Deep Web, Dark Web & Tor Guide
Maybe you have heard of the dark web phenomenon? The secretive network surrounded by stories about drugs, murders for hire, child pornography and other illegal activities. While the anonymising nature of the dark portions of the web certainly enables illegal activities, there are absolutely legitimate reasons as to why anyone would want to access the dark web.
Lets begin with taking a look at this common definition of the world wide web (All existing websites).
The entire world wide web is divided into three parts.
The Surface Web
The Deep Web
The Dark Web
On the surface web you can easily access all the websites that are indexed by search engines like google, yahoo and bing using a standard browser such as internet explorer, safari, chrome and Firefox. These are the websites you may visit on a daily basis such as facebook or amazon and so on. It is estimated that the surface web only occupies somewhere around 10% of all websites, though these estimates are hard to prove.
The remaining 90% is what’s called the deep web. Because these websites are not indexed by major search engines they are much harder to access. When websites are not indexed by search engines it means that the data is stored in the websites internal database, so search engines typically can’t access it. If you have the specific URL to a deep web website you can of course access it.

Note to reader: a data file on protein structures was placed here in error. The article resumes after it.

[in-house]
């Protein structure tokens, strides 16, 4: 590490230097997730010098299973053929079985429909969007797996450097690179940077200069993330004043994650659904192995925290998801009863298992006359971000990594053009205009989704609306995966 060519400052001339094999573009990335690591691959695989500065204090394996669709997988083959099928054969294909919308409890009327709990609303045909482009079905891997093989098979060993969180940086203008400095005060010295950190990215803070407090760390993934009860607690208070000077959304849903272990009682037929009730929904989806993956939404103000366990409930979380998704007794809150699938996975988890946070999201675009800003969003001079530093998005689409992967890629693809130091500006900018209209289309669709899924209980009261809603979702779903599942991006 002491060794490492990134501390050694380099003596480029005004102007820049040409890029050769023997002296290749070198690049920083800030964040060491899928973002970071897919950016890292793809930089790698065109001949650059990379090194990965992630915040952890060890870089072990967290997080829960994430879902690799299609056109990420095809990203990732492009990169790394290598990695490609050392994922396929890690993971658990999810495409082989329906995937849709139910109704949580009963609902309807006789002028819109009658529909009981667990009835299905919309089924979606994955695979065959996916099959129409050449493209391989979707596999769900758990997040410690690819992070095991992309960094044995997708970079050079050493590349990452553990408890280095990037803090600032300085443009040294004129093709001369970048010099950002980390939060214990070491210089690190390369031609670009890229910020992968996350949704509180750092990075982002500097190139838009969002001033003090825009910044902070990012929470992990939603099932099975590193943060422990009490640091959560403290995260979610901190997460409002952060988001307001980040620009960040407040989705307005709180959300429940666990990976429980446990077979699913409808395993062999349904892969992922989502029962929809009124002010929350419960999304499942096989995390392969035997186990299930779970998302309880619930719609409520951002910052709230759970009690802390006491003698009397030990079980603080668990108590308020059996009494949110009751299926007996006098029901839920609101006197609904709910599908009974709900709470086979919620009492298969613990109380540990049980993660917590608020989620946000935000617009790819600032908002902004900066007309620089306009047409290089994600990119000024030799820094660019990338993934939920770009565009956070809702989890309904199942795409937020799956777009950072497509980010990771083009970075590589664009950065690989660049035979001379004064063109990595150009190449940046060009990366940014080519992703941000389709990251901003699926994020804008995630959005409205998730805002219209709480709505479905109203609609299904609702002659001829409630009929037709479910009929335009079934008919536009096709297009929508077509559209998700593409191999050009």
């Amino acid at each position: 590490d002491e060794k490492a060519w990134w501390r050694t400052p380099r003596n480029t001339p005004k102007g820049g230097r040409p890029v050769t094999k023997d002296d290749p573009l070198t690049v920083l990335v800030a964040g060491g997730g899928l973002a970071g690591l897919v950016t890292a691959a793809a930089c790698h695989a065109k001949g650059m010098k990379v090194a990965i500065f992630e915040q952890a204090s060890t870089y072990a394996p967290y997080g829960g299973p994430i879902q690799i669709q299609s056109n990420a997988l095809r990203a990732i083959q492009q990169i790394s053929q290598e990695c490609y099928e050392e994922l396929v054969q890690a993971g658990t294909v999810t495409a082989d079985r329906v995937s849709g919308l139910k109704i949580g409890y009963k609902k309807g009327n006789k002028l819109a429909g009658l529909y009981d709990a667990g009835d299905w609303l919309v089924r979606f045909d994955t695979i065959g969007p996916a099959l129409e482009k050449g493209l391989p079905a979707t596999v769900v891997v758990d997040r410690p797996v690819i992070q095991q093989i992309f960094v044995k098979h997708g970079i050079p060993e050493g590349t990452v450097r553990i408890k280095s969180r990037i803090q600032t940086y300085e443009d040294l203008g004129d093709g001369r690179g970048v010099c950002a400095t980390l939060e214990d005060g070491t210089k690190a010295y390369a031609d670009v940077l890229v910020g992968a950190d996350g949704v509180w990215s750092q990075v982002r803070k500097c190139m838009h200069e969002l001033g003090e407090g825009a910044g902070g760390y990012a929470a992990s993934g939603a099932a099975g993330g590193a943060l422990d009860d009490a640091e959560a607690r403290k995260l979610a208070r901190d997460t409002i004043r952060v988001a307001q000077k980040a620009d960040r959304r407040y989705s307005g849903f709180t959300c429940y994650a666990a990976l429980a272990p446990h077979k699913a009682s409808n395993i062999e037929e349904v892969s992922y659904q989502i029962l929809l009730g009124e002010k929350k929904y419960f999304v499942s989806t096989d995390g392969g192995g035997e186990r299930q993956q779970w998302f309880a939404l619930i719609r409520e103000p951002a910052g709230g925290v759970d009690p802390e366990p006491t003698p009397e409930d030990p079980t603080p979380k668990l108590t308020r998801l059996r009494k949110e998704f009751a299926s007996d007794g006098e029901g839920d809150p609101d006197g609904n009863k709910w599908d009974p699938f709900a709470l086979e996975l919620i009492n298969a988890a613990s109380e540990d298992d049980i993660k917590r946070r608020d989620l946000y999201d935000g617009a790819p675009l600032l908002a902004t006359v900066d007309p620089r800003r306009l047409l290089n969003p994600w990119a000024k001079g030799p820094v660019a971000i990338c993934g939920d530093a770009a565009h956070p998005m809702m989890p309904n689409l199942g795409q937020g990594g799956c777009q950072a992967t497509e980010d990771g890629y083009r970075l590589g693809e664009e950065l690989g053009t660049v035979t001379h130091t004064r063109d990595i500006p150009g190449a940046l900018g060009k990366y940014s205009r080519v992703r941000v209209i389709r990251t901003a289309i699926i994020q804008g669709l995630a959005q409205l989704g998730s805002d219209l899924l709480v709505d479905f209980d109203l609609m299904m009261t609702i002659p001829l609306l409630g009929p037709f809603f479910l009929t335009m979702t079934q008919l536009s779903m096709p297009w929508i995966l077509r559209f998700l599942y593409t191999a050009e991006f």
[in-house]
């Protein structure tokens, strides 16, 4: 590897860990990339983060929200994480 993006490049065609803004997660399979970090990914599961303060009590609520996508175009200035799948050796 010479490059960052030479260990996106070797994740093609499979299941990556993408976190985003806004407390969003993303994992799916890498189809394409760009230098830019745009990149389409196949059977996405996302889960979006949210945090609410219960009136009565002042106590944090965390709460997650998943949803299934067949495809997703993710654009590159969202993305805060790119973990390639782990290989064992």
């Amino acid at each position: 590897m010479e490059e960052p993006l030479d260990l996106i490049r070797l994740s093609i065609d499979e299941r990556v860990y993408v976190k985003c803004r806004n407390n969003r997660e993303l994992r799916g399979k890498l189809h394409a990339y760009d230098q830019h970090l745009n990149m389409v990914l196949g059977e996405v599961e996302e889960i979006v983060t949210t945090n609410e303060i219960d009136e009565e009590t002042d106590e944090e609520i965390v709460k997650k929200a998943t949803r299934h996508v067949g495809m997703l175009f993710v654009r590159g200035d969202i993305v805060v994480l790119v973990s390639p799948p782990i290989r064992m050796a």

Contrary to popular belief, pages like Netflix can actually be a part of the deep web. This is because a lot of Netflix content are accessed behind a paywall and therefor can’t be indexed by search engines – thus making it a part of the deep web.
Deep web simply refers to anything on the web that can’t be found using a search engine. This means anything behind a paywall, anything that is password protected, or anything that is dynamically generated on the fly and doesn’t have a permanent URL.
A small portion of the deep web is called the dark web. To access websites on the dark web you have to use special browsers designed specifically for anonymity.
The dark web is only accessible using the TOR browser, short for The Onion Router, which routes traffic through relays and layers of encryption. Instead of URL’s ending with .com or .net, Dark Web pages end with .onion.
The dark web can also be referred to as the TOR network, since all servers are part of the TOR network and websites can only be accessed via the TOR browser.
The Ice Berg
To better understand the concept of the three parts of the world wide web it is common to visualise it using an ice berg with a small tip representing the surface reaching above the sea surface. The darker parts of the web then reaches down under the surface all the way to the bottom. Just above the bottom of the sea where it’s really dark and inaccessible is where you find the dark web.